•People with dementia find it comforting to reminisce about the past using familiar objects.
•“Don’t stop and wait to have all the ducks in a row for your business idea, because it will never happen.”
As part of our CEO Secrets series, which invites entrepreneurs to share their advice, we are focusing on businesses that have launched during lockdown. Each week we will look at a different type of person. This week we speak to female entrepreneurs aged over 50.
“If you feel it, just do it,” is the advice of Feyi Raimi-Abraham.
“Don’t stop and wait to have all the ducks in a row for your business idea, because it will never happen.”
The south Londoner has started her first commercial venture at the age of 52.
It is called The Black Dementia Company and it stems from personal experience.
During lockdown she was put on furlough from her job as a community education co-ordinator with a national charity. She became a full-time carer for her mother, who has dementia.
People with dementia find it comforting to reminisce about the past using familiar objects.
But Feyi found it hard to find relevant ones for her mother, who grew up in Trinidad and Tobago.
Many dementia aids would include things like pictures of seaside towns in Devon in the 1950s, or milkmen doing their rounds in London.
But her mother wanted to talk about Hibiscus flowers and hummingbirds and listen to Calypso music.
Feyi felt there was a gap in the market for dementia care aids with cultural symbols aimed at people who grew up in Afro-Caribbean households.
Her online business involves conceiving, creating and selling these objects.
She has commissioned puzzle-makers and hired illustrators and printers to make colouring-in books - the shop goes live this month.
“I didn’t think I’d be starting a business at this stage of life, I should probably be thinking about retirement options,” says Feyi with a laugh.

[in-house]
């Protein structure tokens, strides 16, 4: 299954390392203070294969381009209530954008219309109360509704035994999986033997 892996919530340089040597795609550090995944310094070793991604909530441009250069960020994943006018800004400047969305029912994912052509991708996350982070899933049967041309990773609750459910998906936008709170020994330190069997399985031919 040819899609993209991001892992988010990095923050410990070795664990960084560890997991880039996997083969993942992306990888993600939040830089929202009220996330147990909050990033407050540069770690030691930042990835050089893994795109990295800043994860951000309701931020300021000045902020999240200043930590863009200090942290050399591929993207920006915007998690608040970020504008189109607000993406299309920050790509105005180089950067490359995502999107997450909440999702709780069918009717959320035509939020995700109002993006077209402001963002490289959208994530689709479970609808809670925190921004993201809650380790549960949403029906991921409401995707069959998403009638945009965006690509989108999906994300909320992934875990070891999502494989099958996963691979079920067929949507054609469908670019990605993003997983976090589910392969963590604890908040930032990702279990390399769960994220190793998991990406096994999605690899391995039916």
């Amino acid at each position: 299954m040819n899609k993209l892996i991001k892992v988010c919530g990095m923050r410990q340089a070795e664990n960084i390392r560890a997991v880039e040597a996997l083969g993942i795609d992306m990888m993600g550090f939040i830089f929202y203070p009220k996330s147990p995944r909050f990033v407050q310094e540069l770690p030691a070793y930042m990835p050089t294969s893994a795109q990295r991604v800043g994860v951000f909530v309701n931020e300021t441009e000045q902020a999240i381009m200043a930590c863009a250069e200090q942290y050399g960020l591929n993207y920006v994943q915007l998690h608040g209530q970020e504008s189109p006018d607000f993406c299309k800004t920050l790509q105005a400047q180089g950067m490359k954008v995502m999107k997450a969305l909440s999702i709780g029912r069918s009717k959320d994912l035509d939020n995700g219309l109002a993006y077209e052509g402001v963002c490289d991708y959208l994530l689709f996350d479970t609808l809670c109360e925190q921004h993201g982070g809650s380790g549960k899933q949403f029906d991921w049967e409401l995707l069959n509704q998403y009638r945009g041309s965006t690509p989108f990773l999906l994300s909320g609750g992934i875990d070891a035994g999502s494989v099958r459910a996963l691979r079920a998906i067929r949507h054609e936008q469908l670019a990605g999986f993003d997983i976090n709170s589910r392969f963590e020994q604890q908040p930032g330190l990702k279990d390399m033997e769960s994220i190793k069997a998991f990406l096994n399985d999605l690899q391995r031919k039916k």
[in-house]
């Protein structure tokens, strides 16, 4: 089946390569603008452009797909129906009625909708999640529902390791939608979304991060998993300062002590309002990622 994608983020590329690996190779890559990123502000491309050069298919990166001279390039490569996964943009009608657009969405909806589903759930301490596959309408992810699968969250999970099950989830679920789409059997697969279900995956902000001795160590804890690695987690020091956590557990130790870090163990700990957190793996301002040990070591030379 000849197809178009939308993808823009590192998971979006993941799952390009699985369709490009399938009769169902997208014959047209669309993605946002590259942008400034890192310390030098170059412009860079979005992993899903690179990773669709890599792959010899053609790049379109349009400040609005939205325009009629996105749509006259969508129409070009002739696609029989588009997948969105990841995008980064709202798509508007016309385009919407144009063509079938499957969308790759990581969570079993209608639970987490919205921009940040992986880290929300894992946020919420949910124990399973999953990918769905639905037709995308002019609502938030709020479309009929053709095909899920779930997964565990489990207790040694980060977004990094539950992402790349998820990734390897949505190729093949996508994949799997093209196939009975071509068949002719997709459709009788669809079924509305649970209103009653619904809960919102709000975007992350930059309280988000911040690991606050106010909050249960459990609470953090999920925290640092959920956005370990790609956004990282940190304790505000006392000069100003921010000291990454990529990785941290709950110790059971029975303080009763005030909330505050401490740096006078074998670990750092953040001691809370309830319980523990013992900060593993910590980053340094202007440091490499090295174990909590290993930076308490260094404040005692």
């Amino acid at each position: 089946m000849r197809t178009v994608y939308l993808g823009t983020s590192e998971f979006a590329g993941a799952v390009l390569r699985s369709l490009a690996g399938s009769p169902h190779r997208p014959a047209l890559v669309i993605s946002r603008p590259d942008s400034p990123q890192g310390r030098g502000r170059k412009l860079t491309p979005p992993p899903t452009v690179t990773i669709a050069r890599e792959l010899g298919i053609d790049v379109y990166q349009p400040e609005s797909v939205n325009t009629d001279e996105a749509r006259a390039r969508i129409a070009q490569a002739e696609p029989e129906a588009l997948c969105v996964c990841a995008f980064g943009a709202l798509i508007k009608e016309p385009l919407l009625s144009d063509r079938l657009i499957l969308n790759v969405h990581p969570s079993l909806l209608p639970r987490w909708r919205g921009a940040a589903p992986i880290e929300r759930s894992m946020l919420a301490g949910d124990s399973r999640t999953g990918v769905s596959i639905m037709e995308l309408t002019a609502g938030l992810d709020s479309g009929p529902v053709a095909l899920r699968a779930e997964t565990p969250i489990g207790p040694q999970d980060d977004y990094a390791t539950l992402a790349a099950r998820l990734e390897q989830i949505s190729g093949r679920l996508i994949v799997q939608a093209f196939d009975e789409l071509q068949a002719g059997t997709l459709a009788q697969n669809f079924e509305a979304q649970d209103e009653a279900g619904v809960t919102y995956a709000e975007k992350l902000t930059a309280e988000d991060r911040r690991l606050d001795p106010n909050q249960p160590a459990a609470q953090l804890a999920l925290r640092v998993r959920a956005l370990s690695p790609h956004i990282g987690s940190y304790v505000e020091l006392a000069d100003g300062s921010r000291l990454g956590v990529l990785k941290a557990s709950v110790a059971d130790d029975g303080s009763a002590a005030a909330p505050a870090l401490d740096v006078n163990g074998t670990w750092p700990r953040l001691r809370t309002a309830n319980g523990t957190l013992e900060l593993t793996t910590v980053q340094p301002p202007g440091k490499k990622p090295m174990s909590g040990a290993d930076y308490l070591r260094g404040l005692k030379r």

But she thinks mature entrepreneurs have some advantages.
"It brings the ability to absorb 'nos' and knockbacks," she says.
“There’s still the emotional effect of rejection, but you put it in your pocket and move on.”
She also wondered whether it was "silly" to start a business in lockdown, when most people were simply trying to keep their jobs.
But there was one thought that kept driving her, she says.
"I know there are people like my mother who need the products."
Paula GradyIf you can't find a job, create onePaula GradyFounder of Osme Candles
“You are worth something - that’s my advice to older entrepreneurs like me,” says Paula Grady, 57, from Hampshire.
Paula has often been left feeling worthless in the job market, even before the Covid-19 outbreak.
For the majority of her career she worked as an account manager in IT sales, but this came to an abrupt halt last year.
Searching for work during lockdown was a thankless task. She eventually found a part-time, far lesser paid job in the care sector – only for that to close under the pressures of the coronavirus outbreak.
She has applied for more than 500 jobs during lockdown, but only secured three interviews.